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I worked it out by myself, after reading a bunch of posts mentioning different methods of FFT output scaling. I still find this aspect of FFT processing heavily unsdocumented everywhere. I have not yet found any reliable source that explains what is the use of these scalings, which fields of sciences or what processing methods use them. I have yet found ...


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The input and the integrator output are shown below: So, you should consider two cases: $t<0$ and $t>0$. In the first case ($t<0$), you have $$\begin{align} y(t) &= \int_{-\infty}^t x(\tau)d\tau = -\frac{1}{T}\int_{-\infty}^t e^{\frac{\tau}{T}}u(-\tau)d\tau \\ &= -\frac{1}{T}\int_{-\infty}^t e^{\frac{\tau}{T}}d\tau = -\frac{1}{T}Te^{\...


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$\sigma$ is associated with attenuation in "Control Theory" and there Laplace is more suitable than Fourier. $\sigma=0$ the transformation becomes Fourier. There is unilateral and bilateral Laplace transformation & periodic signals and Laplace transform. @Matt L have explained somewhere here the strong relationship between Laplace and Fourier.


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It's nice to see alternative paths, like this one: First of all, properties: Frequency shifting: $x(t)e^{j2\pi f_0 t} \longleftrightarrow X(f-f_0)$ Duality: if $x(t) \longleftrightarrow X(f)$ then $X(t) \longleftrightarrow x(-f)$ You have correctly expressed the depicted transform: $$X(f) = \frac{1}{2}\mathrm{tri}\Big(\frac{f+f_0}{B}\Big) - \frac{1}{2}\...


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Hints: X It is quite likely that your book contains a formula (either as a solved example or as a theorem or property of Fourier transforms) that looks like $$\mathcal F\{x(t)\sin 2\pi f_0 t\} = \frac{X(f-f_0)-X(f+f_0)}{2i} \tag{1}$$ where $i$ is a square root of unity. So, copy the formula into your notebook, and then use the hint given in your book (...


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I may consider them as L^2 then following theorem holds. https://en.wikipedia.org/wiki/Plancherel_theorem https://de.wikipedia.org/wiki/Satz_von_Plancherel https://ms.mcmaster.ca/craig/craig-pde-chap5.pdf Also keen to learn if there is any other theorems.


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(iii) seems be to correct. Spectrum of two frequencies. The other choices can be verified, (i) Fourier transform of $f(t=0)=1$ is 1. So it cannot be graph (iii) (ii) Signal (iii) is sine wave and there is no spectrum associated with that. (iv) It's Fourier transform of sine wave (iii) which is $$f(t)=0.5\cdot \sin(2\pi Ft)$$ and it's transform is $$\...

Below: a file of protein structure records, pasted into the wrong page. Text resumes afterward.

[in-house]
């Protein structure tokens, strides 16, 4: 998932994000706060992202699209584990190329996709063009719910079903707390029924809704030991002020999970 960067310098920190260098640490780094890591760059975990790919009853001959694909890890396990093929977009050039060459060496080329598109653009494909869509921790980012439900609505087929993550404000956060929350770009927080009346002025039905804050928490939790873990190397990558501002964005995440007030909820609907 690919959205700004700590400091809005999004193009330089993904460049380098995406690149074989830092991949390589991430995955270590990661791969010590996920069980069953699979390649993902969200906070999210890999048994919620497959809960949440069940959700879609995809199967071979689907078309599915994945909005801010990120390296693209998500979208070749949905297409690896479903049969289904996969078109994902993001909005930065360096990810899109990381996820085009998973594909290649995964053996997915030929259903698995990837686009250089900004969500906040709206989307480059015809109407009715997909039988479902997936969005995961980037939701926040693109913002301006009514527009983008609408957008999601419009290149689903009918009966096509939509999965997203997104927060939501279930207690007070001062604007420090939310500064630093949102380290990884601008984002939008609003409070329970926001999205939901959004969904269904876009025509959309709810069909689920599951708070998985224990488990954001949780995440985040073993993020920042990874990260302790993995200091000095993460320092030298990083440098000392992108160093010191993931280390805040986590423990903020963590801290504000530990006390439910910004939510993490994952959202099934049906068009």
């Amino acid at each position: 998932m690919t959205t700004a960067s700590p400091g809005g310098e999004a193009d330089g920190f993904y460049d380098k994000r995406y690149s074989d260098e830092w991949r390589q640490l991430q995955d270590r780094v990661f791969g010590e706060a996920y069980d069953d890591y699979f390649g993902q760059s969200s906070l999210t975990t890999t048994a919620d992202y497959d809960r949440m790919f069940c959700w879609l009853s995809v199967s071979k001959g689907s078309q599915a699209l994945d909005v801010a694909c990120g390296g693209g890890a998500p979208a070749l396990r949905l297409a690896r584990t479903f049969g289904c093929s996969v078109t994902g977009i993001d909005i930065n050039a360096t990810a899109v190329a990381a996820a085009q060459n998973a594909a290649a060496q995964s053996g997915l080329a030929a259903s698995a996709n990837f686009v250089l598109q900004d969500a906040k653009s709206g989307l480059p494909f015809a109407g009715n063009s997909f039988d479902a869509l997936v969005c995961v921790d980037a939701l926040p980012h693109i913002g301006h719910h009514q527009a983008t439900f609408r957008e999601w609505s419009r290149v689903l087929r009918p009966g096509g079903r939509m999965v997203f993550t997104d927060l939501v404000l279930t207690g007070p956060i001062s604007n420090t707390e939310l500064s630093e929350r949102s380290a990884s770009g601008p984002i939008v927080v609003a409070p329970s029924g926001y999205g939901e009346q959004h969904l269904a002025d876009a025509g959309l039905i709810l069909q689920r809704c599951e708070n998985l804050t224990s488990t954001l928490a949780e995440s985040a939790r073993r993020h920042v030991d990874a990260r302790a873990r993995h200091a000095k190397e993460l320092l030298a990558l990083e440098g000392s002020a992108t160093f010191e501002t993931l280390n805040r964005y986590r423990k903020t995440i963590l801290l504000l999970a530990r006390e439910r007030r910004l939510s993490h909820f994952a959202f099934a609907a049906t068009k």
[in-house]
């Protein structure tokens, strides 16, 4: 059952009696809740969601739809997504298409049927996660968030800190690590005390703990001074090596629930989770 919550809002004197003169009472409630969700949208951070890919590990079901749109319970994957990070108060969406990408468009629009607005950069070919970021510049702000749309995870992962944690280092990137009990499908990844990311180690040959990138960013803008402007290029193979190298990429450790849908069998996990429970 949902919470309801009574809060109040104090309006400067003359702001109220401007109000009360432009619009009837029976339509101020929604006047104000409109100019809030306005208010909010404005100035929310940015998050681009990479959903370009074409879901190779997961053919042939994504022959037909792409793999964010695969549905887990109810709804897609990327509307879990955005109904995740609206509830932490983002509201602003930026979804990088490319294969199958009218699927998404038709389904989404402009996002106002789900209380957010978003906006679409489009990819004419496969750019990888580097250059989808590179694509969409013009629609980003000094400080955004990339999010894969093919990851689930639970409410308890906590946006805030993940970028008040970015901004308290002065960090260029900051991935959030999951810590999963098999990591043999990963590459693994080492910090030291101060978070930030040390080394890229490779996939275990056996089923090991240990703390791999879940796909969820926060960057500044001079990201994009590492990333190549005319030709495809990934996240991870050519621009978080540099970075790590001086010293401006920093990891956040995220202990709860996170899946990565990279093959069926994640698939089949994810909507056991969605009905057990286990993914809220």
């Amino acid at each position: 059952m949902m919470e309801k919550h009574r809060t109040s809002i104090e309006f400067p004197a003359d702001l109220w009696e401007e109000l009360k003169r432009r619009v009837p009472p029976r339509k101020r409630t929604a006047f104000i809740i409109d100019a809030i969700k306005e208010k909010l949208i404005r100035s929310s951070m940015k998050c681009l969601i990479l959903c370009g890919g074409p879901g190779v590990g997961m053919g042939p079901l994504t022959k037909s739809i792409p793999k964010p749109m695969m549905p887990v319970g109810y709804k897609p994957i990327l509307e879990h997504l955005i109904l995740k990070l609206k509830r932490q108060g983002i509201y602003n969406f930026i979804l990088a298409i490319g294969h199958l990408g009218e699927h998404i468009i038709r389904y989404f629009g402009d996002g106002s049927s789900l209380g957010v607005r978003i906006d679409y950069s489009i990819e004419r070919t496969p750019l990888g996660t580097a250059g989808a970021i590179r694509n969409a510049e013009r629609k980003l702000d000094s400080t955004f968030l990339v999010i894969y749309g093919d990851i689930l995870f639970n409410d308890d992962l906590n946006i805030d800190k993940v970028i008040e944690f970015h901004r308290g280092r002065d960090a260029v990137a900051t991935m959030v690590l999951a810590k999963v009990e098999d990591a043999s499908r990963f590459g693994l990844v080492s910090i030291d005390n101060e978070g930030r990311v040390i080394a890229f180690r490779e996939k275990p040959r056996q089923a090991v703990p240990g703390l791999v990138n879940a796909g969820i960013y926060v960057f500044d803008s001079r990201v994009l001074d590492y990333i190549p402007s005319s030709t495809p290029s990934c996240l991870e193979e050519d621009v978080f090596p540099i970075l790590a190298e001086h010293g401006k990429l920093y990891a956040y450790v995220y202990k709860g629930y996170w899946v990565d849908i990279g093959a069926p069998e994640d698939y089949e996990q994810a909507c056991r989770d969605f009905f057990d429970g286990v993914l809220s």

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If you already know the - quite well-known :) - FT pair $$e^{-at}u(t) \longleftrightarrow \frac{1}{a+j2\pi f}$$ then by setting $a = 1/T$, you get $$e^{-\frac{t}{T}}u(t) \longleftrightarrow \frac{1}{\frac{1}{T} + j2\pi f}$$ Time delay property $$x(t-t_0) \longleftrightarrow X(f)e^{-j2\pi ft_0}$$ can be used now by setting $t_0 = T$, and then $$x(t-T) = e^{-\...


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Properties are great if you use them properly. In this case it was easier to just crank out the integral as it is not terrible: $X(f)=\frac{e^1}{T}\int_T^{\infty} e^{-\big(\frac{t-T}{T}\big)}e^{-j2\pi ft}dt$ Combine the terms to get $X(f)=\frac{e^1}{T}\int_T^{\infty}e^{-t(j2\pi f + \frac{1}{T})}dt$ Now do the integral $X(f)=\frac{e^1}{T}\bigg[\frac{e^{-...


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I doubt that Hilmar will agree (maybe he will) but I will offer this answer as a counter to the one that has already been (prematurely) accepted by the questioner. Hilmar's answer is wrong. It is factually wrong and analytically wrong. 1) Does the DTFT take only infinite input sequences? No. There is nothing that prevents you from applying ...


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